It’s 180 years since a treaty was signed outside the Resident’s House in the Bay of Islands by which Maori ceded sovereignty to the British crown. It remains the only such treaty in the world; the British signed many treaties with many peoples, but none involved a cession of sovereignty.
Of course, the question remains whether Maori knew that this is what they were signing over. The version in Te Reo Maori, which was read out, didn’t actually say so.
Into that mix is the fact that the Treaty itself has had an evolving meaning through the past 180 years in any case. The usual social consensus today – in which the Treaty is seen as an instrument of partnership between two peoples – differs, sharply, from that of 70 or 80 years ago where it was viewed by the dominant (Pakeha) culture as a device for defining their own nationhood.
The fact that the Treaty has always been as much a socially-mediated construct as a legal document is something that has been difficult to reconcile. The dissonance lies at the heart of much of the dispute and debate about the Treaty today. And that debate can get quite emotional.
I discovered that first hand a couple of years ago when I suggested that a lobby group trying to undo the present place of the Treaty – by speciously picking over selected historical data to fit their current agenda – would get an F in any class I was teaching. The result was a violent explosion of abuse from total strangers in this group, who erupted at me with all the anger they could muster, dumping the whole of their hatred of the way society has changed on to me, personally. I was solely and exclusive the cause of their problems, it seems, and the frenzy went on for weeks. I was abused, stalked, sworn at, doxed online, defamed and more. I came close to laying a police complaint about the more egregious of them. Ouch.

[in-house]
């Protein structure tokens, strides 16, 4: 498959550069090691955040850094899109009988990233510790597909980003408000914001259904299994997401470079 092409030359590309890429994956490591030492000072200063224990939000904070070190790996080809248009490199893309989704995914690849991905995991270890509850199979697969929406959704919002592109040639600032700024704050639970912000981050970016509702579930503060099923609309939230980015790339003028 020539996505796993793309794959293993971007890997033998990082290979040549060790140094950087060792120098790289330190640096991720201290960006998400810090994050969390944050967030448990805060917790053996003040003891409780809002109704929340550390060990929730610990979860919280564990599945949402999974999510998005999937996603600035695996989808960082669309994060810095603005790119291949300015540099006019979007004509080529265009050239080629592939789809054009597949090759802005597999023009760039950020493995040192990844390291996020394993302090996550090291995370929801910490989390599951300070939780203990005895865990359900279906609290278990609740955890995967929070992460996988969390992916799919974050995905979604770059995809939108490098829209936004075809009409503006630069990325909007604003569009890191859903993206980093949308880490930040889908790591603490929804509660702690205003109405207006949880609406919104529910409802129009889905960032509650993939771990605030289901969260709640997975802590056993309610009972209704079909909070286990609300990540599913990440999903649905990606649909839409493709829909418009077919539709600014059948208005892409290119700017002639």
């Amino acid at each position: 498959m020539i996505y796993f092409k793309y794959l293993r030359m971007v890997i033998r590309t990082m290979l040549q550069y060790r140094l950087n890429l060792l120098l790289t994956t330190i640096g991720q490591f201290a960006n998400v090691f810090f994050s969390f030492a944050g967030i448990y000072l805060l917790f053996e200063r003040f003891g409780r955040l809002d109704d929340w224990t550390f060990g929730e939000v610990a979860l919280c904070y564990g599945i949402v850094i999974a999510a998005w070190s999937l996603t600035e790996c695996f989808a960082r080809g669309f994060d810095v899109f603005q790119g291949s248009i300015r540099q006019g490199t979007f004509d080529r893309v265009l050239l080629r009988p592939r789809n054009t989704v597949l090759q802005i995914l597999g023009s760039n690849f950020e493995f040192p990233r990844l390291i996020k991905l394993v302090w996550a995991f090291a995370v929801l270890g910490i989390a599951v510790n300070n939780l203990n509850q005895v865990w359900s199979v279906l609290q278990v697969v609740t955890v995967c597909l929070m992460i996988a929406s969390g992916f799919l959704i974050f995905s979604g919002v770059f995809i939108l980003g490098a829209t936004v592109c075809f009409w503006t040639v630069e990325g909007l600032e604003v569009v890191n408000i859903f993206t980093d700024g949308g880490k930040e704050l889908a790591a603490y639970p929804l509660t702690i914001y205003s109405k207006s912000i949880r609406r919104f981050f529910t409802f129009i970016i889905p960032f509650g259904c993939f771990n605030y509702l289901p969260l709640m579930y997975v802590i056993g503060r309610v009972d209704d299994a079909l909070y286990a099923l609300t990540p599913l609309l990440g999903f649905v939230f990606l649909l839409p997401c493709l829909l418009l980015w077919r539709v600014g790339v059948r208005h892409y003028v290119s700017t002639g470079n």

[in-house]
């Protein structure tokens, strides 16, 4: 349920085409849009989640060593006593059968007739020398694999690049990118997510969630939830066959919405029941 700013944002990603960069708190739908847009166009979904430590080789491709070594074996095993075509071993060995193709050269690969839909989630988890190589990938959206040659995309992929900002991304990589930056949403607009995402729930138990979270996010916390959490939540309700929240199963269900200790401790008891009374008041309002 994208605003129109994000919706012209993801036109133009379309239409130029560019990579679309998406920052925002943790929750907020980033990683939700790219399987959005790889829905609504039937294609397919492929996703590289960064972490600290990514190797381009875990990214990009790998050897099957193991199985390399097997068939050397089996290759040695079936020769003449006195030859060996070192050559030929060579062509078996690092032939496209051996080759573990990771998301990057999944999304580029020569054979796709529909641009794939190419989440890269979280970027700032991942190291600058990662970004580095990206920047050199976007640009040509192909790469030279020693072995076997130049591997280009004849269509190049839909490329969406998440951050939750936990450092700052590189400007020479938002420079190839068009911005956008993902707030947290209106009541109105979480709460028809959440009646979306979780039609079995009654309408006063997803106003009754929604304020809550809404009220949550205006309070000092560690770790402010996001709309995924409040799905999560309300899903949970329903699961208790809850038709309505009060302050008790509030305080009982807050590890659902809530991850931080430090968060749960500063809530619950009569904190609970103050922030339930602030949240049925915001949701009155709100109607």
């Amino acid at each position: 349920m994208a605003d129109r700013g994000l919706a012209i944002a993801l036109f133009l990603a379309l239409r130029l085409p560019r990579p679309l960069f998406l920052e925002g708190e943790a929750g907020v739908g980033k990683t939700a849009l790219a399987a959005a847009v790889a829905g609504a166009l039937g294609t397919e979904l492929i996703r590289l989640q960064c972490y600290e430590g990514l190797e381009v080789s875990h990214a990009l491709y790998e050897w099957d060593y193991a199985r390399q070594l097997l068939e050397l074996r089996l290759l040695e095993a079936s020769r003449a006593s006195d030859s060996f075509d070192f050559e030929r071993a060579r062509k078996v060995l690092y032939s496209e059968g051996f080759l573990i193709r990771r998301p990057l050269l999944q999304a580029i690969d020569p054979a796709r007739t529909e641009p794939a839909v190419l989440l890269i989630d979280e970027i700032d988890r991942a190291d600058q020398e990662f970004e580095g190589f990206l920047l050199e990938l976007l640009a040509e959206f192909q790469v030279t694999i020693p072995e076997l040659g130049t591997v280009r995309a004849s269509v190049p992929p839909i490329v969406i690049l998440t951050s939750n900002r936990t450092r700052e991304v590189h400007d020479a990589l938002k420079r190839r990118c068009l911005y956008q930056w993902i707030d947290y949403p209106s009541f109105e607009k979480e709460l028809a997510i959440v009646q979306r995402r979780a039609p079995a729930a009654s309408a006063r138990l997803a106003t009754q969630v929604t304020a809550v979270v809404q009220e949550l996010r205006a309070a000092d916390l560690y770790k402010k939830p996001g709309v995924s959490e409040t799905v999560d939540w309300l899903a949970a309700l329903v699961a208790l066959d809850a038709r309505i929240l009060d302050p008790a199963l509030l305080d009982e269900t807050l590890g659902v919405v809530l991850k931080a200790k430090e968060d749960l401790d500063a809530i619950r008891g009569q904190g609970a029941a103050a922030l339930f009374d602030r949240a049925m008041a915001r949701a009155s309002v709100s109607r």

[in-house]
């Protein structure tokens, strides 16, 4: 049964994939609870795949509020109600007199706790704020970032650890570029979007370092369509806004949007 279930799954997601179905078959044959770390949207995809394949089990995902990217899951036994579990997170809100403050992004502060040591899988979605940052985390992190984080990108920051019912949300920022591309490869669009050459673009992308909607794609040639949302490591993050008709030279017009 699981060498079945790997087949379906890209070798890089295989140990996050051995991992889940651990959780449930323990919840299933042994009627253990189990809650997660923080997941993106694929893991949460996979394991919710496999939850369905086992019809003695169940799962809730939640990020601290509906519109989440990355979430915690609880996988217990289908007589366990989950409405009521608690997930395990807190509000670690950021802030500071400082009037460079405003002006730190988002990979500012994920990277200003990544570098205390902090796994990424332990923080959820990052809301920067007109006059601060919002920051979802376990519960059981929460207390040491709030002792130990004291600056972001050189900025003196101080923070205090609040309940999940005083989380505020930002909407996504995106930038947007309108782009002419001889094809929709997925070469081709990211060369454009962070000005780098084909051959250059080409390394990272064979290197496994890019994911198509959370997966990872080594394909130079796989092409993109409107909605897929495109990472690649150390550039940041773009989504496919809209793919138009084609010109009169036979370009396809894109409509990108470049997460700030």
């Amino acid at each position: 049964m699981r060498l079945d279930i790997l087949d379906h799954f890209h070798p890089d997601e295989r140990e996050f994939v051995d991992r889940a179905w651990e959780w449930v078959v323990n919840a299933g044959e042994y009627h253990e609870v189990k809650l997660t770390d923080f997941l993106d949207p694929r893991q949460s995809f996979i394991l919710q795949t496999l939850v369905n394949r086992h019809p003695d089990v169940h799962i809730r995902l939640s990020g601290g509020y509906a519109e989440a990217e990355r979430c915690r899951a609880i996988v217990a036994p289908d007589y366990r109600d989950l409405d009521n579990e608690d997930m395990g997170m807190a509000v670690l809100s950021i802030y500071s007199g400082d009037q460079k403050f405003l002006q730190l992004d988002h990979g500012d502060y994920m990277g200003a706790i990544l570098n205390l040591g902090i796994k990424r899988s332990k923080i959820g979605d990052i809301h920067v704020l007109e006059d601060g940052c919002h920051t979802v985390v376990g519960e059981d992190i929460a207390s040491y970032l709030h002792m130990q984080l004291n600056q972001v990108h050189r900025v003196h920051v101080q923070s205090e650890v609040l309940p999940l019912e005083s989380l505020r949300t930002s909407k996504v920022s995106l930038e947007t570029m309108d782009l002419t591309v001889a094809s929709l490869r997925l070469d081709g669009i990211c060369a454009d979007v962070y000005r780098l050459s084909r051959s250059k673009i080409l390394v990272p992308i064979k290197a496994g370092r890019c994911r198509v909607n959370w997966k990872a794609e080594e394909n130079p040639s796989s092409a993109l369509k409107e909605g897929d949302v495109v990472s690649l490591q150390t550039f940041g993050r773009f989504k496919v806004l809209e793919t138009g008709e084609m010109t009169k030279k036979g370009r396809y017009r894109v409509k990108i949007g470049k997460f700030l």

In fact, of course, the Treaty is as much a social entity as a legal one. I explored that evolution of social meaning from 1840 to the present in my book Waitangi: A Living Treaty. It’s since been picked up as recommended reading in at least one university, and it’s available right now in all good New Zealand bookshops. Or direct from the publisher. Check it out.
Copyright © Matthew Wright 2020